No matter who you ask, 2018 was not a great year for high-street retail. With over 1300 stores closing across the UK’s high street’s in 2018, where did all the shoppers go?
In today’s time-poor world, gone are the days where shoppers love nothing better than meandering down their local high-street, popping from one shop to the next in pursuit of that golden afternoon of retail therapy. We would much rather be glued to the little device in our pockets.
From the minute we wake up, 80% of us smart-phone users check our device within 15 minutes – we have become on-the-go shoppers.
Think about the countless emails we receive encouraging us to shop, as well as the programmatic targeting and personalisation of our social media platforms; the path to purchase has changed for many. We happily ignore the trip to the high-street and simply make our next desired purchase in just a couple of clicks.
Retailers and brands are therefore now being forced to play catch up.
With 1 in every £5 now spent via the internet, retailers' eCommerce platforms and brand communication strategies online are crucial to their success. If your shopping experience is not seamless, or supported by an integrated brand journey, then a shopper’s willingness to purchase will quickly waver.
We would however be foolish to believe that the high-street is dead. Just look at ASOS’ surprise profit-warning in the run up to Christmas…
In 2019 therefore, the high-street still has a crucial role to play for many, and this is something no pure player has been able to replicate; retail stores offer the chance to speak to shoppers directly.
Those retailers thriving – the likes of Selfridges, who reported a record-breaking Christmas last week, is one retailer who has embraced the concept of the evolution of the high-street; one that has evolved from a place where we physically purchase something, into a place where we want to learn and experience, and instead opt to purchase later via our mobile device at home or on-the-go.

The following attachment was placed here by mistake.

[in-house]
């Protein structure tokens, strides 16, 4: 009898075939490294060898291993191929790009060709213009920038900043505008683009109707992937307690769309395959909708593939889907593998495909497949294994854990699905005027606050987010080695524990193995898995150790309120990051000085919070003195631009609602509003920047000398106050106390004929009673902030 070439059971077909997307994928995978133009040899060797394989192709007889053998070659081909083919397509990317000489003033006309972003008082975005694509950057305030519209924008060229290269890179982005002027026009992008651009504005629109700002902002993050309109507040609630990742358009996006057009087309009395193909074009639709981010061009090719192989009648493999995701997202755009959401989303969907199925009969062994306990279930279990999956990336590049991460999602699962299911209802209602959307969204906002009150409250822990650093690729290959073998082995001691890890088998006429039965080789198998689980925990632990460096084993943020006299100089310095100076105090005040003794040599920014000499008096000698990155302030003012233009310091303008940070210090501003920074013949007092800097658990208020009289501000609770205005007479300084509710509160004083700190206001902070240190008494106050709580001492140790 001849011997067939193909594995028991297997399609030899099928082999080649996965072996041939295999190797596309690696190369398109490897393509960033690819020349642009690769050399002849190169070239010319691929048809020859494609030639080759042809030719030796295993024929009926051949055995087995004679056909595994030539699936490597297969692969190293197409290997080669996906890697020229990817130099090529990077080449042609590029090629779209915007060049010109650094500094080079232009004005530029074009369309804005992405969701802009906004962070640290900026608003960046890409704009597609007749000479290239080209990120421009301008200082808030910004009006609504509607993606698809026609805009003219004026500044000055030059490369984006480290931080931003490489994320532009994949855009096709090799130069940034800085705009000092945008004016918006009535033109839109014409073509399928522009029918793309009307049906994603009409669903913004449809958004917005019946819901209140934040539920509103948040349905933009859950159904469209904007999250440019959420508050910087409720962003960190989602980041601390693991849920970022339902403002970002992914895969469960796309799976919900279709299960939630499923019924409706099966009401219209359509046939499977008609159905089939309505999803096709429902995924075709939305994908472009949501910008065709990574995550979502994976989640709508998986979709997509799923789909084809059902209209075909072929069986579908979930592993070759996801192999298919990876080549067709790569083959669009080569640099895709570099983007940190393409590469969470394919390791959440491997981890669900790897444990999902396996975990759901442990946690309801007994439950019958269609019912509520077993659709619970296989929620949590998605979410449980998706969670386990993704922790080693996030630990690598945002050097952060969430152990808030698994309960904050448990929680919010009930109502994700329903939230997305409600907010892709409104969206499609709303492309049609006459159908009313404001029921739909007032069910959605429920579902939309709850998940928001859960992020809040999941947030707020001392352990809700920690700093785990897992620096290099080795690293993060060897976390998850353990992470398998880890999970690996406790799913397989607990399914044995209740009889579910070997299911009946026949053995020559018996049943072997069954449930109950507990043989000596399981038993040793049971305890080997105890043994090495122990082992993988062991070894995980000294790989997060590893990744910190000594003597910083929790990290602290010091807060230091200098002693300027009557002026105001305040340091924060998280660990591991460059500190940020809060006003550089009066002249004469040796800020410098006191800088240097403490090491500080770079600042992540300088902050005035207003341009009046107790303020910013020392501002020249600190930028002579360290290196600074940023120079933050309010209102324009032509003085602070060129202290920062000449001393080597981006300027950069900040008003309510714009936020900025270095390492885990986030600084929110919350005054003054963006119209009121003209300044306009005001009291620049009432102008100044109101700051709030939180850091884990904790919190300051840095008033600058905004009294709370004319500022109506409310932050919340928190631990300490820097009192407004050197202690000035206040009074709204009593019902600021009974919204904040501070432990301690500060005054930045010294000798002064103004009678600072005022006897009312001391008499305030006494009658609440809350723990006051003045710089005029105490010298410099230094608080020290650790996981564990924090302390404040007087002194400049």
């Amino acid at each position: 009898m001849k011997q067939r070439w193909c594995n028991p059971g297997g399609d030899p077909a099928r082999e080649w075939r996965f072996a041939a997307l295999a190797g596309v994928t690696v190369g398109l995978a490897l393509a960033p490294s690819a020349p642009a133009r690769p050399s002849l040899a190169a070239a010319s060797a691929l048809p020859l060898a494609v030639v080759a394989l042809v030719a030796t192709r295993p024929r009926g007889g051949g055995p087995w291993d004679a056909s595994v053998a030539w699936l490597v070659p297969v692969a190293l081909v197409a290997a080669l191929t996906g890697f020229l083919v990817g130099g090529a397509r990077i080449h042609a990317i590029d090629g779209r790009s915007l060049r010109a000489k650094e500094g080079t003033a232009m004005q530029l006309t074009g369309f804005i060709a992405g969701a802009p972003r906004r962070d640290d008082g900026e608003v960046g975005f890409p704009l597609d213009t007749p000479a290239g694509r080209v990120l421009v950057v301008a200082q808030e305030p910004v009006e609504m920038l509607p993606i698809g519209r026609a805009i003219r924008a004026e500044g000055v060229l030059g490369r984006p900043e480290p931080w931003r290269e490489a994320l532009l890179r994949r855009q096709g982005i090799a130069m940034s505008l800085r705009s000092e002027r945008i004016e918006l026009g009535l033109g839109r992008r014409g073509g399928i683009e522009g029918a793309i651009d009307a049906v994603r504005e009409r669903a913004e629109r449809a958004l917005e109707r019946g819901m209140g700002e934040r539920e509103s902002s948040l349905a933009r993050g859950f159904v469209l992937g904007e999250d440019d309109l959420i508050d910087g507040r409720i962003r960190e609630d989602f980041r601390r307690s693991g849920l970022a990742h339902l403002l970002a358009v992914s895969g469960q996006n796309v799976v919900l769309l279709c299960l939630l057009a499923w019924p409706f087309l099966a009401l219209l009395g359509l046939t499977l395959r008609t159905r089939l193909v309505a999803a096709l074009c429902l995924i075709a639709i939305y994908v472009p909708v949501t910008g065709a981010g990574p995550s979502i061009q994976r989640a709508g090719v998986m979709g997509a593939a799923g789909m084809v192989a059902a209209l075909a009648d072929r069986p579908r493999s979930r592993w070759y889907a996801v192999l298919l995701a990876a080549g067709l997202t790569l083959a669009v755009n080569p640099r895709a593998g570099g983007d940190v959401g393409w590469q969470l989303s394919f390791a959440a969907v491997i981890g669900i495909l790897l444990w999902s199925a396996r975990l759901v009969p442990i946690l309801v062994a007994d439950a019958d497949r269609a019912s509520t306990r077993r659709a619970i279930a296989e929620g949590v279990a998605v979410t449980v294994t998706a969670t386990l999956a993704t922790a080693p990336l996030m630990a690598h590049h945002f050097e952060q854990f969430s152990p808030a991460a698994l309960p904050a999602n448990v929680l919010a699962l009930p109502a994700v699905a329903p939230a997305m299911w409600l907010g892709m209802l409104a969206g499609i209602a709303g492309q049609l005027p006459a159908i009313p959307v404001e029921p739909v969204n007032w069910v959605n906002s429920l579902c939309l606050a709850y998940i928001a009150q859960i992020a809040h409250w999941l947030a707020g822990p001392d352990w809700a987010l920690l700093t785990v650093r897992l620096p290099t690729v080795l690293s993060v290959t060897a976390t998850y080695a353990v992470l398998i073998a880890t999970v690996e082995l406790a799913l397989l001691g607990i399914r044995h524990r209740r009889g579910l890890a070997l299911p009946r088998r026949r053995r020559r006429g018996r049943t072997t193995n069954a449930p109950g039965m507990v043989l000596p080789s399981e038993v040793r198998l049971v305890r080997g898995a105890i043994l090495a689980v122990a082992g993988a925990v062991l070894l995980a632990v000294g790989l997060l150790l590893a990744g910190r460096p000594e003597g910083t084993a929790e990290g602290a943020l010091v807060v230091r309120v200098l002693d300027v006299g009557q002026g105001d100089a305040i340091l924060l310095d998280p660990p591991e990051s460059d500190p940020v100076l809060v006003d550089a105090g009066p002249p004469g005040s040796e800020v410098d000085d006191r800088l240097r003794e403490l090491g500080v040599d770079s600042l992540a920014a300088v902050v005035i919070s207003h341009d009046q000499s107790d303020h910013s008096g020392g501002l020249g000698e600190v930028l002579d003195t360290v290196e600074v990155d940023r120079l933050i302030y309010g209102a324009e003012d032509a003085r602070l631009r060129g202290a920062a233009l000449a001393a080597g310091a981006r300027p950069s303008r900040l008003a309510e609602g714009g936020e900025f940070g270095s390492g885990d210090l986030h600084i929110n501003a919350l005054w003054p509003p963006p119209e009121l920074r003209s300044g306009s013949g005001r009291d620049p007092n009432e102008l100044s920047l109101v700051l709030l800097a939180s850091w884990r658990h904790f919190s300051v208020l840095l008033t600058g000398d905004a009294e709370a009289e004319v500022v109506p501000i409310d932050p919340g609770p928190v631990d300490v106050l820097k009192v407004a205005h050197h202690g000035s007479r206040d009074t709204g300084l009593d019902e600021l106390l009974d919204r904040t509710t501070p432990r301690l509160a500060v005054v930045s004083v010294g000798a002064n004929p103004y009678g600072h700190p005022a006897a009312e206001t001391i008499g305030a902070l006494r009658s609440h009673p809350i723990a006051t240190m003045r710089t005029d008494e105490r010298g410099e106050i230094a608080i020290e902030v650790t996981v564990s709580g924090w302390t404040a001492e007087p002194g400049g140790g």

Some retailers are also responding to the customer demand for quality expert-advise from store staff, and are sending their staff on training courses to ensure they become educated on their product areas.
But brands too are keener than ever to embrace the high-street for the very same reason.
Take Dyson as an example who have their own brand experience store opposite Selfridges on Oxford Street. Here you can test out its products and speak to experts about the product right for you. Samsung are shortly set to follow suit with a flagship creative store in Kings Cross, which promises to offer a personal experience of Samsung products in ways shoppers hadn’t previously expected, nor find elsewhere. These types of stores are popping up on our high-streets as brands and pure players out there (like Made.com) look to fulfil the evolution of today’s modern on-the-go shopper needs.
From technology to beauty to home, we are a nation of shoppers who thrive off others telling us why we should buy or engage with something. Retailers, in partnership with their brands, must therefore focus on delivering that in-store knowledge and experience to stand out from the competition and clinch that sale.
Only those who embrace this reinvention of retail, creating a truly integrated omnichannel experience, are likely to succeed.